There’s a lot of name-dropping to follow, however I can’t help but acknowledge the people responsible for all the warm hospitality I’ve received in just the first three days of my journey.
I set off from Oakville after an entertaining lunch with Maria Bell, who by the way, if you haven’t met and had at least one meal with, you need to. She has an unquenchable thirst for all that is food. After a four hour drive, I arrived that evening in a small town just outside of Ottawa, situated right on the Saint Lawrence River. I was welcomed by Marshall and Conchita Barkley at their new home (Conchita’s brave story here) who I expected to see, and pleasantly surprised by Ponce Padua, Conchita’s brother. It was five star service all around. Over the next day and a half Ponce and Marshall slaved over the stove cooking for the group. We philosophized over things like the absurdity of Breatharianism. Drank craft beers. Ate s’mores. Watched some great Netflix. These now rare gatherings always make me long for our daily coffees together, from another chapter of life gone by. The view of the river from their expansive window made even instant coffee and powdered cream taste like the finest of espressos. Massive ships sail by to fill the entirety of the window pane. In between shazaming songs on the radio, Ponce would query his phone for each ship to find out where it was from and where it was going. I will cherish these couple of days and hope to see you all again soon.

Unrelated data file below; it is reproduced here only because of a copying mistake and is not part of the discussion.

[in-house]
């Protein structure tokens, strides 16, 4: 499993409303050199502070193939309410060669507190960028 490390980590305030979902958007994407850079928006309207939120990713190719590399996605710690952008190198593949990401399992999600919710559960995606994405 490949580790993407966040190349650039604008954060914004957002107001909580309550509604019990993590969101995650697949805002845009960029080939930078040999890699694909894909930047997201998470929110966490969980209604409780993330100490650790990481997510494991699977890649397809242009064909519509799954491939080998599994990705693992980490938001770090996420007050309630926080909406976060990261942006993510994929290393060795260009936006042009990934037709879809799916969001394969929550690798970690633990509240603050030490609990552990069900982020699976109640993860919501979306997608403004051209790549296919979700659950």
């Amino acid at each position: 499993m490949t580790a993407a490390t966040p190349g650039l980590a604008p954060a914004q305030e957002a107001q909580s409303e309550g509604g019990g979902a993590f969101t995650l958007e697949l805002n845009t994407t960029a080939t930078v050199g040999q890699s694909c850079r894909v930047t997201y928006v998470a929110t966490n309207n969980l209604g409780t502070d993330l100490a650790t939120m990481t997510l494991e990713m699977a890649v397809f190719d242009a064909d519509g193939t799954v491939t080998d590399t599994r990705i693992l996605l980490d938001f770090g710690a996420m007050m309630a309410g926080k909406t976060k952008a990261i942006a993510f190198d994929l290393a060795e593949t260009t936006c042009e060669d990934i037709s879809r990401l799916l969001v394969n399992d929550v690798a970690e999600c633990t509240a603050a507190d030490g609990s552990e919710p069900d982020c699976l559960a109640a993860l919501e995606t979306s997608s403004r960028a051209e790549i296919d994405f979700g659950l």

Next stop was Ottawa. Marshall, without hesitation, called up his sister Delma in Ottawa and asked if I could crash at her place for a night. Not only was I welcomed with open arms by Delma and her son Sami, but I was also given a bike tour of the city, alongside the Rideau canal. The tour highlighted all the hotspots of Ottawa. Delma and Sami are seasoned road-trippers. They’ve been to most places you can name in North America, and are now officially my heroes. I had lots of questions on routing and must-see places. They were happy to help and even shared a few vacation videos with me. I feel privileged to have gotten to know both of them a little better.
I now sit in a diner in the town of Montebello, Quebec. The French chatter of the restaurant makes for perfect ambient noise to do a little writing. I will be spending the next ten days at the Vipassana Meditation Centre. Vipassana translates to “to see things as they really are”. The center is strictly about learning this certain type of non-sectarian meditation. You are asked to leave all distractions behind. This includes your phone, laptop, books, writing materials. There is no speaking or social interaction during your entire stay. The center is an international organization solely run by volunteers and donations, and donations are only accepted once you have completed at least one course. They can be made in the form of money or volunteer time. Never have I encountered an organization so selflessly run. I’m attempting to go in with no expectations, however, will contradict that by saying that I hope to come out with at least some tools to be more at peace with myself and live more in the moment.
From here I sign off. Thanks for reading and see you in ten days!